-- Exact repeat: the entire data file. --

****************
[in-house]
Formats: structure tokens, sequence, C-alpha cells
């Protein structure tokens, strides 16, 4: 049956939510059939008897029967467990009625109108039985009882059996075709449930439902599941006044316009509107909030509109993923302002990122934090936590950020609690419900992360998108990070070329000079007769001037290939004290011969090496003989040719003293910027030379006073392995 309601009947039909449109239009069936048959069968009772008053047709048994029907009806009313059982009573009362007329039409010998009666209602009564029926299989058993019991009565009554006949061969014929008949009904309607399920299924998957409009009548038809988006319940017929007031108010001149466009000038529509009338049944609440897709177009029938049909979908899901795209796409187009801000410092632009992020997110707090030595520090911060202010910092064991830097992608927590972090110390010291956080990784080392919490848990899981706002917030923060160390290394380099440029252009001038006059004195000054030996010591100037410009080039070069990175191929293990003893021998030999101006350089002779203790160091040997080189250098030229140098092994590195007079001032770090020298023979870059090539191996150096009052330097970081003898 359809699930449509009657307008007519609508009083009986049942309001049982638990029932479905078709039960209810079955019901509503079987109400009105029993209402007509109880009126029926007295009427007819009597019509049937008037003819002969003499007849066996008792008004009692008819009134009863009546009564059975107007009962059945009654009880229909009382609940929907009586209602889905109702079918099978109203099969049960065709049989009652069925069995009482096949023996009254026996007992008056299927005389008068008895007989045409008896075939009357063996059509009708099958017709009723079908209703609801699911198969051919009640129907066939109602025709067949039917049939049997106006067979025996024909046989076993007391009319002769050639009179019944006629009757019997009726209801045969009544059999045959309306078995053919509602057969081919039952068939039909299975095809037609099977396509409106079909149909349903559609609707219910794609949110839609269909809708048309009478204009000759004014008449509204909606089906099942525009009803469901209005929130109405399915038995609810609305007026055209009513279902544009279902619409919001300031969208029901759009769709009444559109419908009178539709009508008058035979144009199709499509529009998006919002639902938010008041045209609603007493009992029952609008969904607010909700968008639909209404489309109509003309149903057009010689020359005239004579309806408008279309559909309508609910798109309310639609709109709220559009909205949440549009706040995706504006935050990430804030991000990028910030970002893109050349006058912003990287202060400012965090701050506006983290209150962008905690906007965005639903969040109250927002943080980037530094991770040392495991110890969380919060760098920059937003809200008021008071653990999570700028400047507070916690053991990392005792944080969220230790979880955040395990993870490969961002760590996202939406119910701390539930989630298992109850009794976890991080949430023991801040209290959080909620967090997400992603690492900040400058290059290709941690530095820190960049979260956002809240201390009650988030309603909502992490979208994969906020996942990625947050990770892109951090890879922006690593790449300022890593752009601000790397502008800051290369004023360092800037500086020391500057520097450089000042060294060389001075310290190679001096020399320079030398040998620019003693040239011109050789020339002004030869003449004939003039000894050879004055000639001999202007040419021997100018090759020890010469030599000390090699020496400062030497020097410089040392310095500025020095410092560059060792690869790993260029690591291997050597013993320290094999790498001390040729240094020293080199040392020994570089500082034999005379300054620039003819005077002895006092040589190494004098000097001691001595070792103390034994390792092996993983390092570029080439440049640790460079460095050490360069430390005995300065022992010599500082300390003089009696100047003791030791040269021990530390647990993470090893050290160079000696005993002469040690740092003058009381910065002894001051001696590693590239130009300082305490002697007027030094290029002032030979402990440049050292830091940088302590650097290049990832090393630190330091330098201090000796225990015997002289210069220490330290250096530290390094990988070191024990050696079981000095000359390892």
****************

[in-house]
Formats: structure tokens, sequence, C-alpha cells
């Protein structure tokens, strides 16, 4: 049956939510059939008897029967467990009625109108039985009882059996075709449930439902599941006044316009509107909030509109993923302002990122934090936590950020609690419900992360998108990070070329000079007769001037290939004290011969090496003989040719003293910027030379006073392995 309601009947039909449109239009069936048959069968009772008053047709048994029907009806009313059982009573009362007329039409010998009666209602009564029926299989058993019991009565009554006949061969014929008949009904309607399920299924998957409009009548038809988006319940017929007031108010001149466009000038529509009338049944609440897709177009029938049909979908899901795209796409187009801000410092632009992020997110707090030595520090911060202010910092064991830097992608927590972090110390010291956080990784080392919490848990899981706002917030923060160390290394380099440029252009001038006059004195000054030996010591100037410009080039070069990175191929293990003893021998030999101006350089002779203790160091040997080189250098030229140098092994590195007079001032770090020298023979870059090539191996150096009052330097970081003898 359809699930449509009657307008007519609508009083009986049942309001049982638990029932479905078709039960209810079955019901509503079987109400009105029993209402007509109880009126029926007295009427007819009597019509049937008037003819002969003499007849066996008792008004009692008819009134009863009546009564059975107007009962059945009654009880229909009382609940929907009586209602889905109702079918099978109203099969049960065709049989009652069925069995009482096949023996009254026996007992008056299927005389008068008895007989045409008896075939009357063996059509009708099958017709009723079908209703609801699911198969051919009640129907066939109602025709067949039917049939049997106006067979025996024909046989076993007391009319002769050639009179019944006629009757019997009726209801045969009544059999045959309306078995053919509602057969081919039952068939039909299975095809037609099977396509409106079909149909349903559609609707219910794609949110839609269909809708048309009478204009000759004014008449509204909606089906099942525009009803469901209005929130109405399915038995609810609305007026055209009513279902544009279902619409919001300031969208029901759009769709009444559109419908009178539709009508008058035979144009199709499509529009998006919002639902938010008041045209609603007493009992029952609008969904607010909700968008639909209404489309109509003309149903057009010689020359005239004579309806408008279309559909309508609910798109309310639609709109709220559009909205949440549009706040995706504006935050990430804030991000990028910030970002893109050349006058912003990287202060400012965090701050506006983290209150962008905690906007965005639903969040109250927002943080980037530094991770040392495991110890969380919060760098920059937003809200008021008071653990999570700028400047507070916690053991990392005792944080969220230790979880955040395990993870490969961002760590996202939406119910701390539930989630298992109850009794976890991080949430023991801040209290959080909620967090997400992603690492900040400058290059290709941690530095820190960049979260956002809240201390009650988030309603909502992490979208994969906020996942990625947050990770892109951090890879922006690593790449300022890593752009601000790397502008800051290369004023360092800037500086020391500057520097450089000042060294060389001075310290190679001096020399320079030398040998620019003693040239011109050789020339002004030869003449004939003039000894050879004055000639001999202007040419021997100018090759020890010469030599000390090699020496400062030497020097410089040392310095500025020095410092560059060792690869790993260029690591291997050597013993320290094999790498001390040729240094020293080199040392020994570089500082034999005379300054620039003819005077002895006092040589190494004098000097001691001595070792103390034994390792092996993983390092570029080439440049640790460079460095050490360069430390005995300065022992010599500082300390003089009696100047003791030791040269021990530390647990993470090893050290160079000696005993002469040690740092003058009381910065002894001051001696590693590239130009300082305490002697007027030094290029002032030979402990440049050292830091940088302590650097290049990832090393630190330091330098201090000796225990015997002289210069220490330290250096530290390094990988070191024990050696079981000095000359390892």